What Singaporeans Did with Their CPF in 2020
In recent years, more Singaporeans have been making voluntary top-ups to their CPF and housing refunds. What could be behind these trends?
The CPF Board just released the newest statistics involving what Singaporeans have been doing with their CPF, and some of the findings are pretty interesting. Here are some observations we can make as to why Singaporeans are employing these moves on their CPF:
1. Topping up your CPF can help you reach your retirement goals sooner.
This is a smart move, and also one that I've been executing every year ever since 2014.
It makes sense because not only do I enjoy a lower tax bill, but also allow my CPF to compound at an attractive rate of 4% p.a. in my Special Account over the years, which should help me hit my retirement sum.
There has also been a trend of more people topping up for their parents, in-laws and for their spouses, which allows you to get a further $7,000 of tax relief since you're contributing to your family's CPF accounts.
I also wrote recently about the CPF Matched Retirement Savings Scheme, where you can get up to $3,000 from the government towards your parents' retirement funds. My parents-in-law both qualify for this, so we're making use of this scheme for them as well. Read about how it works here.
2. Reduce accrued interest by making a voluntary housing refund.
If you're worried about accrued interest eating into your property sales proceeds later on, then one way to avoid (or reduce) this is to make a voluntary housing refund. For those who used their CPF towards financing their property purchase, you can actually refund your amount earlier to stop the accrued interest from accumulating further.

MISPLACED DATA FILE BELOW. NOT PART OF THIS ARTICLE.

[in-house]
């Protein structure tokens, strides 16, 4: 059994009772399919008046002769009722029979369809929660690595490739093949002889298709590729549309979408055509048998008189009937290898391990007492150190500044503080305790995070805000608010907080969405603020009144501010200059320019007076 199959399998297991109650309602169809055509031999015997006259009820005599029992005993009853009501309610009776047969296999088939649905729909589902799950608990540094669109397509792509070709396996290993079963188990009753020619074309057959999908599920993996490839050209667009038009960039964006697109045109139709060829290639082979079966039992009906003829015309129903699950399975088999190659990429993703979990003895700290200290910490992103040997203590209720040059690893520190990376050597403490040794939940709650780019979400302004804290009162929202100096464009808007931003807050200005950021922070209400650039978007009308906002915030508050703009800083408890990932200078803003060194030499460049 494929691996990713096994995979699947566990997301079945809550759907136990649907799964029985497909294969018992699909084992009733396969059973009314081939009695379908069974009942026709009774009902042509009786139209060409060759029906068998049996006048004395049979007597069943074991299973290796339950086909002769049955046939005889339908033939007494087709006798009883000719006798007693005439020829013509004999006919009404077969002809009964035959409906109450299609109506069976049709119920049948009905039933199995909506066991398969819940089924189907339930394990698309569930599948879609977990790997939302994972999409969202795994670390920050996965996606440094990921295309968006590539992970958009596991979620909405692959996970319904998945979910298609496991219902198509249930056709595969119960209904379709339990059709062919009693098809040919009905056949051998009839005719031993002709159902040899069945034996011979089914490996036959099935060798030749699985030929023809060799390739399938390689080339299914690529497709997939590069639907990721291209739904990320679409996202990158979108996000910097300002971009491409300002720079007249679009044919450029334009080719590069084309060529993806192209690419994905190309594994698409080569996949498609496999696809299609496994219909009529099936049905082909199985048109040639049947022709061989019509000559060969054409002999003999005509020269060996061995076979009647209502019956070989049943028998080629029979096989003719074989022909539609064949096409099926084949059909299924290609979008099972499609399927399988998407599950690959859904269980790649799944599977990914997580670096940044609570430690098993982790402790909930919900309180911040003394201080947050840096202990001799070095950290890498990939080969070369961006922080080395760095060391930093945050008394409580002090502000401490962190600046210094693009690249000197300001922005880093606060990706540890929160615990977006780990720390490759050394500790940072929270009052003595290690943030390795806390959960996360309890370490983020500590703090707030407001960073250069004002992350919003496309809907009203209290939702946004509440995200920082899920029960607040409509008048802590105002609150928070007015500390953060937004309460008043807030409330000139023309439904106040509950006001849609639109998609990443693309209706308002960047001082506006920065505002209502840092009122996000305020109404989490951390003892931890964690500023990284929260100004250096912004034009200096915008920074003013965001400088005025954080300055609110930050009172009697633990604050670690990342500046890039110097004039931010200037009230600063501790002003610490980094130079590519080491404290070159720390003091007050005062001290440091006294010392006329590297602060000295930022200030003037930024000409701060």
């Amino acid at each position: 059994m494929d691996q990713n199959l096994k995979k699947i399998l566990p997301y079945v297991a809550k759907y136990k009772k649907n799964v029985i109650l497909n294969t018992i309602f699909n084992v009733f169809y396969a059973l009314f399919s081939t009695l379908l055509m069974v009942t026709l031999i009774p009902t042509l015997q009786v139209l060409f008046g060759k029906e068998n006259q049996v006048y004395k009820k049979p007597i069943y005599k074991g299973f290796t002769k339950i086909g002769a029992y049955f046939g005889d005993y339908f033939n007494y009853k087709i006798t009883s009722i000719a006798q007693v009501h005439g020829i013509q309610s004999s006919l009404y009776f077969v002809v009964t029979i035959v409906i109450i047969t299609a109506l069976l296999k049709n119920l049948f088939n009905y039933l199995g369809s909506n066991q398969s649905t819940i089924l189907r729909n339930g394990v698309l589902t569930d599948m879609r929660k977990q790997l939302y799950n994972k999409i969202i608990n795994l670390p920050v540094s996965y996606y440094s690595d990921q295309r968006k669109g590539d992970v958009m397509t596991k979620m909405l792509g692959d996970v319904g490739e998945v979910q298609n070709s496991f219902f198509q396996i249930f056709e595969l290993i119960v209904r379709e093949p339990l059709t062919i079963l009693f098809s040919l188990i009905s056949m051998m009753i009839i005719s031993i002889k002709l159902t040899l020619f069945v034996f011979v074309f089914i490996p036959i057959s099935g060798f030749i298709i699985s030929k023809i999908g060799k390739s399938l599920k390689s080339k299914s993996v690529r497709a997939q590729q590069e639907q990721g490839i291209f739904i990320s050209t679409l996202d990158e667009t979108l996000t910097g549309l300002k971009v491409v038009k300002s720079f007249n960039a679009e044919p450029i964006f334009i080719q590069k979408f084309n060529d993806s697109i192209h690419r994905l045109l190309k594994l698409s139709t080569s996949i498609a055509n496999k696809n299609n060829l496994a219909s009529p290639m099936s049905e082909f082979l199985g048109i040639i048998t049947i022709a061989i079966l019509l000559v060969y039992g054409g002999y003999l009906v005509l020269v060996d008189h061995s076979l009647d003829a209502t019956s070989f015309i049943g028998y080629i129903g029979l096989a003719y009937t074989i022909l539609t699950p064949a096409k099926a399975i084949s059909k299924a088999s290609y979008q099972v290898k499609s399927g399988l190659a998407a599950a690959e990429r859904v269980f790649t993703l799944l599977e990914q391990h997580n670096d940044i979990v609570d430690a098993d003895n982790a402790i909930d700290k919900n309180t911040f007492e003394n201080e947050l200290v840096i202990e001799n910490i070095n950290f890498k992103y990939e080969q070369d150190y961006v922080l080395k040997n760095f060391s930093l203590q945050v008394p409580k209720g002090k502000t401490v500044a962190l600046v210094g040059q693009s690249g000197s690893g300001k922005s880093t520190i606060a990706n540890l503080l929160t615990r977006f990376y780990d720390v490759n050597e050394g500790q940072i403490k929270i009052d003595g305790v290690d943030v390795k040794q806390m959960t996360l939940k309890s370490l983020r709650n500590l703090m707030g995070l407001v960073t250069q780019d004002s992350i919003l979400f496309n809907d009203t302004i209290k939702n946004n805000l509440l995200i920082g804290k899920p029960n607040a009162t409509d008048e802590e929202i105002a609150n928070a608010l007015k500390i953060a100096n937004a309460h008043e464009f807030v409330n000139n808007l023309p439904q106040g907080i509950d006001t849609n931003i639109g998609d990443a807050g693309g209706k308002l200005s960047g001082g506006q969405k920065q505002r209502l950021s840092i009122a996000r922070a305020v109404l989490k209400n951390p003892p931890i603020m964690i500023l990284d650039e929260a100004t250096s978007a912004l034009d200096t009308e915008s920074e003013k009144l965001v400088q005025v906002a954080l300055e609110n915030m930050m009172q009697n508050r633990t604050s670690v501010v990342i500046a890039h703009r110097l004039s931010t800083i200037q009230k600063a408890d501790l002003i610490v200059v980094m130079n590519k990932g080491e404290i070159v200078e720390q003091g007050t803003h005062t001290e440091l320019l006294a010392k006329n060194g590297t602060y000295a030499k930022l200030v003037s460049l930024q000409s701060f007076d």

Given the current low interest rates environment, this approach totally makes sense. After all, why let the interest accrue at 2.5% p.a. when you can get a cash loan for 1+% today?
Of course, if you're 100% sure that you will never sell your current property and will hold until the end, then maybe this tactic will not appeal to you.
But if you think you might be selling or changing properties someday in the future, you may want to consider this refund tactic as long as liquidity is not an issue for you.
In our case, the only reason why we chose not to make a voluntary housing refund for now is because we're getting higher returns from the stock market with our cash.
3. Make a CPF nomination to save money (and headache) later.
Not many people plan for what happens to their assets - and how it is to be distributed - in the unfortunate event that they were to leave the world prematurely.
But once you get married, or become a parent, you start to think differently and plan for the worst-case scenarios.
Which is why making a CPF nomination is a smart and no-brainer move, especially when you can do it online in under 5 minutes. If anything happens later on, you can always amend it online as well.
If you don't, that's also fine because your assets will still be distributed according to prevailing intestacy laws or Faraid. But having the Public Trustee Office administer that will come at a cost, so why not just make a CPF nomination for your family's sake?
For more CPF hacks, you may also want to check out the following articles:
- How we can get more from the government in our CPF
- Get "filial piety tax rebates" when you give your parents an allowance in this manner
- 3 moves to make your CPF work harder for you
- Get $600 from the CPF Matched Retirement Savings Scheme each year